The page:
Impact of State Video Services Legislation
The National Association of Telecommunications Officers and Advisors (NATOA) today released results of a preliminary survey it conducted among its members to obtain a snapshot of the impact state video services legislation has had to date on communities and subscribers. While state video franchising is still a relatively new concept, the survey posed questions regarding its effects on competition, rates and services, PEG (Public, Educational and Governmental) access, and consumer complaints. Responses came from 14 of the states which have adopted state video legislation. A total of 139 Local Franchising Authorities (LFAs), representing 10 million cable subscribers (15% of cable subscribers nationwide), participated in the survey.
The results of the survey indicate that incumbent cable providers are taking advantage of the change in law, with one third of respondents indicating that the incumbent had abandoned its local franchise for one issued by the state. New entrants are seeking only state franchises. In franchise areas affected by state legislation, 27% of participants report one new entrant, and 6% report more than one new entrant in operation. Thirty-five percent (35%) of LFAs report the new entrant has not built anything; 48% report the new entrant has built out to part of the community; while only 18% report that the new entrant is in the process of or has built out to the entire community.
As a result of these changes, NATOA was disappointed to learn that under state legislation thus far:
* Rates have not decreased according to 98% of those surveyed.
* Incumbent basic rates have increased $1.12 for analog and $1.51 for digital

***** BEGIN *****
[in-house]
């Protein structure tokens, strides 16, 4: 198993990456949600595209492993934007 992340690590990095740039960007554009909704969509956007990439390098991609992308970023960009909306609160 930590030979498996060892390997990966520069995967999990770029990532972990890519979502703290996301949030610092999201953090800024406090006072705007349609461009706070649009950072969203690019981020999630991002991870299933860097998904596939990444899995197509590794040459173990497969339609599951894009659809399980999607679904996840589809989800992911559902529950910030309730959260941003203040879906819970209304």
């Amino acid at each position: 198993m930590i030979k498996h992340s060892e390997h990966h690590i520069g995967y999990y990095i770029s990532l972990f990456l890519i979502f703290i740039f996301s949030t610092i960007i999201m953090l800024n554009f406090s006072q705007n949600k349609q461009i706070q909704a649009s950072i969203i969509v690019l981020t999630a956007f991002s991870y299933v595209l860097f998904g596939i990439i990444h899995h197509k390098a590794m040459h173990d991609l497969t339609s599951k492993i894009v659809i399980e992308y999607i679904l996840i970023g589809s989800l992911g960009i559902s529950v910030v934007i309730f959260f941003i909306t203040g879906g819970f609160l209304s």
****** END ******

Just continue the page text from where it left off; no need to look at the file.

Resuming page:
* Most new entrants do not market a Basic Service Tier nor report rates, which makes consumer comparison shopping difficult at best.
* Consumer complaints remain high with 74% of respondents reporting the same level of complaints, except as they relate to the availability of choice of provider
* The majority of LFAs reported that on incumbent systems, the number of PEG (Public, Educational and Governmental) access channels has remained constant (97%) and that the technical quality has remained the consistent (89%). PEG channel positions on new entrant systems were reported as different from the incumbents by 39% with worse or poor technical quality reported by 36% on new entrant systems. PEG funding was the same for 44% of the LFAs, whereas funding increased for 12% and actually decreased for 22% of respondents.
* Overall, 82% of LFAs do not believe that state video legislation is having a positive impact on their community; 90% believe that PEG programming is not being treated in an equitable manner by new entrants; and 97% believe that customer service has not improved under state supervision.
“We were anxious to get this first snap shot and to set the bar against which future data can be collected and judged,” said NATOA Executive Director Libby Beaty. “Clearly, this legislation is very new in many places, and only time will tell whether, once implementation is complete, it will prove to have benefited consumers more than the corporations that sought the legislative changes. We are hopeful that it is the consumer who will win, but clearly it’s too soon to see those benefits yet. State legislation just out of the gate is not resulting in price reduction, the primary reason used to justify state over local regulation.”